There are a growing number of Web sites that are dedicated to providing matrimonial services in India. Major players from U. S. in Internet – related businesses view this as a potential market and have tied up with Indian firms, for example, Yahoo! along with a venture capital firm has taken up a stake in BharatMatrimony. com. Microsoft has ties with Shaadi. com, another popular Web site. The number of users of these services has grown from about 4 million in 2004 to 7.5 mil­lion in 2006 according to estimates provided by Internet & Mobile Association of India (Laksh – man, 2006). Although the online market in these services is only about 4% of the estimated $500 million spent on off-line matrimonial services, it is expected to continue to grow at the rate of 40%-50% every year. As the bulk of the off-line market consists ofprint classifieds, iftrends in the U. S. newspaper industry are anything to go by, online matrimonial services could soon overtake print media. A growing educated middle-class and sustained economic growth is only likely to further fuel the growth in these services.

Popular beliefs, especially in urban India, in­dicate that the popularity of these sites reflects the changing face of India. Traditionally, the family plays a very important role in arranged marriages in India. It begins with announcing the entry of the prospective bride or groom into the marriage market. The family influences the matching and selection process to preserve traditional notions of compatibility in terms of age, family culture, caste, community and horoscopes. Like most cultures, the bride is usually given away by the father, but unlike western culture not to the groom but to the groom’s family. Once married, the bride becomes a member of the groom’s family and is expected to have only weak ties to her own family.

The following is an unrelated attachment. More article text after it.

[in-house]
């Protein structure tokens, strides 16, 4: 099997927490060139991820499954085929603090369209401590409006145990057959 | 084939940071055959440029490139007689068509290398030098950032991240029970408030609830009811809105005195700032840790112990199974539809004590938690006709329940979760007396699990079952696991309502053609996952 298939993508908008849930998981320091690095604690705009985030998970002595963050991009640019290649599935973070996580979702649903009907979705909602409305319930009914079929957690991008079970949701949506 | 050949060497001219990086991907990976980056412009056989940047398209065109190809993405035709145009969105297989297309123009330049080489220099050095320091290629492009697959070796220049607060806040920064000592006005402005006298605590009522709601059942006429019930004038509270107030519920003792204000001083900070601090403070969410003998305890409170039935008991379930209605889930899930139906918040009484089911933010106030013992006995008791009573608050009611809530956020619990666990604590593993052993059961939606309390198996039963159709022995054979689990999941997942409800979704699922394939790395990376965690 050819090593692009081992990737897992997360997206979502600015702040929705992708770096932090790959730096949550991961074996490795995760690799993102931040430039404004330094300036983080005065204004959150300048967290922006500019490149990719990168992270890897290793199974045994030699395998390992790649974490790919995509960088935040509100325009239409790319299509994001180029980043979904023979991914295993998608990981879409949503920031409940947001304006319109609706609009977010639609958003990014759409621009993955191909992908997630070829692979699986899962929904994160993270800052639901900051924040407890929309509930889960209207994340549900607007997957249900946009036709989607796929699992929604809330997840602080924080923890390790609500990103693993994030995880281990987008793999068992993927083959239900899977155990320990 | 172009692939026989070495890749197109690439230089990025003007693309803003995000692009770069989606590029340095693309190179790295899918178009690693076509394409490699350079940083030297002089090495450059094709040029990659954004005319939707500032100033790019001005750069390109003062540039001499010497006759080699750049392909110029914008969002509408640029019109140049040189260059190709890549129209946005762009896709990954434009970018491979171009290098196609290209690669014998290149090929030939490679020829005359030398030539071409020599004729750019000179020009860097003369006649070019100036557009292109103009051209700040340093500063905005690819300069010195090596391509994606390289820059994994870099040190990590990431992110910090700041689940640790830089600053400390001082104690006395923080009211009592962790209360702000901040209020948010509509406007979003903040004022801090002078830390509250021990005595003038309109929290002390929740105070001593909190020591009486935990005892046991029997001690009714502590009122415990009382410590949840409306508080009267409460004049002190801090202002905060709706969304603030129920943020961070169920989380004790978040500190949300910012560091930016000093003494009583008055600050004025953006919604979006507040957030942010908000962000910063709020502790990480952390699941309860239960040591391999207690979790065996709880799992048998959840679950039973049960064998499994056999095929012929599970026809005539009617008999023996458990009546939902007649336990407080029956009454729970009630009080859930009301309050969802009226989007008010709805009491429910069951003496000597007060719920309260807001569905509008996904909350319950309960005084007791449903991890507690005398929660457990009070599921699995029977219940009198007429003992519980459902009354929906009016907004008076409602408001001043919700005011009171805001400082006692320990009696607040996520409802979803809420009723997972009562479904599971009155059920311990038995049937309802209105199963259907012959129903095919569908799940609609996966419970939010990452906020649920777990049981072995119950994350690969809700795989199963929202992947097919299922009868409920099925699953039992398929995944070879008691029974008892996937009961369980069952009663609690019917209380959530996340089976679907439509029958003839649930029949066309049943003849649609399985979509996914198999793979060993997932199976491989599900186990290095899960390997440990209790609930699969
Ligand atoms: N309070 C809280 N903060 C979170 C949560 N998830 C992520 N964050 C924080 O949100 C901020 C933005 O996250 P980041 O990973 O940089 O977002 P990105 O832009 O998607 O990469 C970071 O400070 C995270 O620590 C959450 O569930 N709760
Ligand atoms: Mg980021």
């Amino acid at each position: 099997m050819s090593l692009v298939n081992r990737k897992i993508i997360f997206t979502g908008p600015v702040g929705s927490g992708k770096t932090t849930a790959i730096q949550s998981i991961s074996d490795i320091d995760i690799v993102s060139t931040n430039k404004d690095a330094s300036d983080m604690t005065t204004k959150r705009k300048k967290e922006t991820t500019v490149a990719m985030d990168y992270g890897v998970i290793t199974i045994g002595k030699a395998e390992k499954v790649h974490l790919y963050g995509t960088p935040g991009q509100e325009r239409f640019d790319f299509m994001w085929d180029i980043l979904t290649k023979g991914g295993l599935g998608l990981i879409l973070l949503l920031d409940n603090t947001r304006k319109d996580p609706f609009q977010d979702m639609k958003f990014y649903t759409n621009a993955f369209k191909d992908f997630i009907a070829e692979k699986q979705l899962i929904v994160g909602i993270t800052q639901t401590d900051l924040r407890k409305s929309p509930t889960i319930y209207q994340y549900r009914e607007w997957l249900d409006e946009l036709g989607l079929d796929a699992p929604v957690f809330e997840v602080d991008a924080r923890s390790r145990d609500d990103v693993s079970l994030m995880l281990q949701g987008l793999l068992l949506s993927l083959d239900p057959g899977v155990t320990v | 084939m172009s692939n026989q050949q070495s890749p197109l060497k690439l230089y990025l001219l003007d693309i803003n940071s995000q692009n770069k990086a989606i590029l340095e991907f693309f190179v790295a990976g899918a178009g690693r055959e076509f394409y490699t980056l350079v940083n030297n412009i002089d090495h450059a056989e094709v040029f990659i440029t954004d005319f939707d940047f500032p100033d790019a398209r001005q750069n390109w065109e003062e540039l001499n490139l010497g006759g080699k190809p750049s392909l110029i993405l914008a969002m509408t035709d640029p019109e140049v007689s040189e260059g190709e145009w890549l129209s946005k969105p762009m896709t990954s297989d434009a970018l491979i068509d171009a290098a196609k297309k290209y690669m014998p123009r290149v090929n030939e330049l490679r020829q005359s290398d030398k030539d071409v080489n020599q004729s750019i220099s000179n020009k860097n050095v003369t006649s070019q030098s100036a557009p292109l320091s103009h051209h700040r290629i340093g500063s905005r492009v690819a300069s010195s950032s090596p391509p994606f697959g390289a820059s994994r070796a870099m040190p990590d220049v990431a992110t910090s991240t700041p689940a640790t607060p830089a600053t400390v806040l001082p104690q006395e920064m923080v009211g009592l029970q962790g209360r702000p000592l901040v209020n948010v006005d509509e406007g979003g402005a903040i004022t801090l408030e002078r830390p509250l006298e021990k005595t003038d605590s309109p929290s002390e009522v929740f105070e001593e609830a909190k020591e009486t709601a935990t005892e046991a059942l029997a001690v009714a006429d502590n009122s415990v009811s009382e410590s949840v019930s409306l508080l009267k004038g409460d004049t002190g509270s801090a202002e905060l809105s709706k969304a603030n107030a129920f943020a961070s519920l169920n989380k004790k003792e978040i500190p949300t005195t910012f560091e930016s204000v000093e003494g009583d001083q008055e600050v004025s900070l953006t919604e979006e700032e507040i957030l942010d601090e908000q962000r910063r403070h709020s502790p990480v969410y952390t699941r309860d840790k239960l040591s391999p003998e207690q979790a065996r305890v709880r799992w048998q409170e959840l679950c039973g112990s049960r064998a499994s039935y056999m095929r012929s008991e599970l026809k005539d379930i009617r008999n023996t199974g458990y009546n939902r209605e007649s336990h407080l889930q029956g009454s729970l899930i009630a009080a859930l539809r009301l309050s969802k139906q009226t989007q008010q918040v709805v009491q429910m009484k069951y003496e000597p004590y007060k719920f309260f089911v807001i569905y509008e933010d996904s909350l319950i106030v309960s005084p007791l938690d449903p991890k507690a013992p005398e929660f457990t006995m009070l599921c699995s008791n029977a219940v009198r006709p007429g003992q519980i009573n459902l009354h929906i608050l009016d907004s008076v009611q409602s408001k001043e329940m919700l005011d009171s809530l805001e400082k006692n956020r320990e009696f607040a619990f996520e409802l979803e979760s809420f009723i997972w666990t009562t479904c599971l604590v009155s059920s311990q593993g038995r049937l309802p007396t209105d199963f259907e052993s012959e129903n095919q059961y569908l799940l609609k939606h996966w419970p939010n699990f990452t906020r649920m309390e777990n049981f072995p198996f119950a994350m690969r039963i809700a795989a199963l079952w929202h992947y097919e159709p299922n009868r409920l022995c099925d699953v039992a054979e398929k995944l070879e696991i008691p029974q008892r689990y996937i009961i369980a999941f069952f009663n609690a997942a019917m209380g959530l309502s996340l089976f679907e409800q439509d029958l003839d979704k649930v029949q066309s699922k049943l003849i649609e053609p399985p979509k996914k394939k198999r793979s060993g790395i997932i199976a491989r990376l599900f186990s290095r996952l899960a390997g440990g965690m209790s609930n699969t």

The fact that most grooms stay in their parents’ homes, which is the norm, further reinforces the symbolic nature of this transition from one family to another for the bride. For this reason, the compatibility of the bride with the groom’s family and not just the groom is considered to be of greater importance than the relationship between the groom and bride’s family. To under­stand how families are using online matrimonial services for arranging marriages, we look at the matchmaking process in terms of search, matching and interaction. As we look at how technology is appropriated, we address the research questions: how do features presented by matrimonial Web sites used for arranging marriage, how are they changing the nature of the marriage process, and the norms and traditions associated with arranged marriage. We primarily focus on the role of family in the process against the backdrop of social and cultural changes permeating the Indian Diaspora.